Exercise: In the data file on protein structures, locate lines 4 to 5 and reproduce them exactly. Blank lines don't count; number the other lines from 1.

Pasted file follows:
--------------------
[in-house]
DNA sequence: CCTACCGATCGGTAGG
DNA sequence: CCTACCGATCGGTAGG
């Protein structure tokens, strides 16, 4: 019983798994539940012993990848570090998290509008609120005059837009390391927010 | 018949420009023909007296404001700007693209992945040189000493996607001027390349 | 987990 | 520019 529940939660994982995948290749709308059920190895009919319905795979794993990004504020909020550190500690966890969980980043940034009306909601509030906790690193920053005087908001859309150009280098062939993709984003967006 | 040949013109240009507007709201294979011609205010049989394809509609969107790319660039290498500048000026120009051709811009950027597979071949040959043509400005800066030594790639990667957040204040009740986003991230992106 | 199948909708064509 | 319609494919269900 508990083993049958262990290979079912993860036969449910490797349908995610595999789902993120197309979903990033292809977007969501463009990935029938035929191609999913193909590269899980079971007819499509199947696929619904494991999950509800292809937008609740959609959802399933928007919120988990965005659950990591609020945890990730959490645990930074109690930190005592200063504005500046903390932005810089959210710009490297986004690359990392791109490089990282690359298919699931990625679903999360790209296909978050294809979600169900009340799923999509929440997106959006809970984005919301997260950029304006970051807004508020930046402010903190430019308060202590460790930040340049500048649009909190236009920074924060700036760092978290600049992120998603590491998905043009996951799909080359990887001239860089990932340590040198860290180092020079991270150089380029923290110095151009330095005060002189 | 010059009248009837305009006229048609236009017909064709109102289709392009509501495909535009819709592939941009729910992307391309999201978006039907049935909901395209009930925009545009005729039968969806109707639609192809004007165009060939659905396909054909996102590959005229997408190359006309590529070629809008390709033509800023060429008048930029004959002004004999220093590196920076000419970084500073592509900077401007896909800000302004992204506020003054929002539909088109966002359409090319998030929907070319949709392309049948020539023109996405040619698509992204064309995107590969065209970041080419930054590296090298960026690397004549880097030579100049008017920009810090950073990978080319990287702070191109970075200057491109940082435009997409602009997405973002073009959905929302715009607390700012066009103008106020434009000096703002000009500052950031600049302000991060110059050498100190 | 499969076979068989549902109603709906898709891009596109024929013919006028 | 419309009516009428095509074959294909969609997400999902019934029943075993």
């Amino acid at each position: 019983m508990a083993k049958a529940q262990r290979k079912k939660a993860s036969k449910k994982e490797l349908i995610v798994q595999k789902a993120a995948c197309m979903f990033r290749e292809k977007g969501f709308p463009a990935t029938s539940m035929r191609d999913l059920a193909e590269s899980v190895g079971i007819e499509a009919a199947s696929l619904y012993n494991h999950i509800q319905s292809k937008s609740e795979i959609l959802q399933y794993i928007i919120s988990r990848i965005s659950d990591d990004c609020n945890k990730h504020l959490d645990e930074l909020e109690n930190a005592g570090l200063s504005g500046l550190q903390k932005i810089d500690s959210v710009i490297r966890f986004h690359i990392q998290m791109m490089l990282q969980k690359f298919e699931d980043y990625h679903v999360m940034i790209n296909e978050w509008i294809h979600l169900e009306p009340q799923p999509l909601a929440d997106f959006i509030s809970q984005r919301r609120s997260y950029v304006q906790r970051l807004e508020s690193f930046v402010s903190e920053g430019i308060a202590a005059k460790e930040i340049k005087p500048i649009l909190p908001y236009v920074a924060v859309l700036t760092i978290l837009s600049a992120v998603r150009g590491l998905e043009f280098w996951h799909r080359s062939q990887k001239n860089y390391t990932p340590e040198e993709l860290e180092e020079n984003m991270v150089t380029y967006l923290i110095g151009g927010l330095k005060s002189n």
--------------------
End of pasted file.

């Protein structure tokens, strides 16, 4: 019983798994539940012993990848570090998290509008609120005059837009390391927010 | 018949420009023909007296404001700007693209992945040189000493996607001027390349 | 987990 | 520019 529940939660994982995948290749709308059920190895009919319905795979794993990004504020909020550190500690966890969980980043940034009306909601509030906790690193920053005087908001859309150009280098062939993709984003967006 | 040949013109240009507007709201294979011609205010049989394809509609969107790319660039290498500048000026120009051709811009950027597979071949040959043509400005800066030594790639990667957040204040009740986003991230992106 | 199948909708064509 | 319609494919269900 508990083993049958262990290979079912993860036969449910490797349908995610595999789902993120197309979903990033292809977007969501463009990935029938035929191609999913193909590269899980079971007819499509199947696929619904494991999950509800292809937008609740959609959802399933928007919120988990965005659950990591609020945890990730959490645990930074109690930190005592200063504005500046903390932005810089959210710009490297986004690359990392791109490089990282690359298919699931990625679903999360790209296909978050294809979600169900009340799923999509929440997106959006809970984005919301997260950029304006970051807004508020930046402010903190430019308060202590460790930040340049500048649009909190236009920074924060700036760092978290600049992120998603590491998905043009996951799909080359990887001239860089990932340590040198860290180092020079991270150089380029923290110095151009330095005060002189 | 010059009248009837305009006229048609236009017909064709109102289709392009509501495909535009819709592939941009729910992307391309999201978006039907049935909901395209009930925009545009005729039968969806109707639609192809004007165009060939659905396909054909996102590959005229997408190359006309590529070629809008390709033509800023060429008048930029004959002004004999220093590196920076000419970084500073592509900077401007896909800000302004992204506020003054929002539909088109966002359409090319998030929907070319949709392309049948020539023109996405040619698509992204064309995107590969065209970041080419930054590296090298960026690397004549880097030579100049008017920009810090950073990978080319990287702070191109970075200057491109940082435009997409602009997405973002073009959905929302715009607390700012066009103008106020434009000096703002000009500052950031600049302000991060110059050498100190 | 499969076979068989549902109603709906898709891009596109024929013919006028 | 419309009516009428095509074959294909969609997400999902019934029943075993």
């Amino acid at each position: 019983m508990a083993k049958a529940q262990r290979k079912k939660a993860s036969k449910k994982e490797l349908i995610v798994q595999k789902a993120a995948c197309m979903f990033r290749e292809k977007g969501f709308p463009a990935t029938s539940m035929r191609d999913l059920a193909e590269s899980v190895g079971i007819e499509a009919a199947s696929l619904y012993n494991h999950i509800q319905s292809k937008s609740e795979i959609l959802q399933y794993i928007i919120s988990r990848i965005s659950d990591d990004c609020n945890k990730h504020l959490d645990e930074l909020e109690n930190a005592g570090l200063s504005g500046l550190q903390k932005i810089d500690s959210v710009i490297r966890f986004h690359i990392q998290m791109m490089l990282q969980k690359f298919e699931d980043y990625h679903v999360m940034i790209n296909e978050w509008i294809h979600l169900e009306p009340q799923p999509l909601a929440d997106f959006i509030s809970q984005r919301r609120s997260y950029v304006q906790r970051l807004e508020s690193f930046v402010s903190e920053g430019i308060a202590a005059k460790e930040i340049k005087p500048i649009l909190p908001y236009v920074a924060v859309l700036t760092i978290l837009s600049a992120v998603r150009g590491l998905e043009f280098w996951h799909r080359s062939q990887k001239n860089y390391t990932p340590e040198e993709l860290e180092e020079n984003m991270v150089t380029y967006l923290i110095g151009g927010l330095k005060s002189n």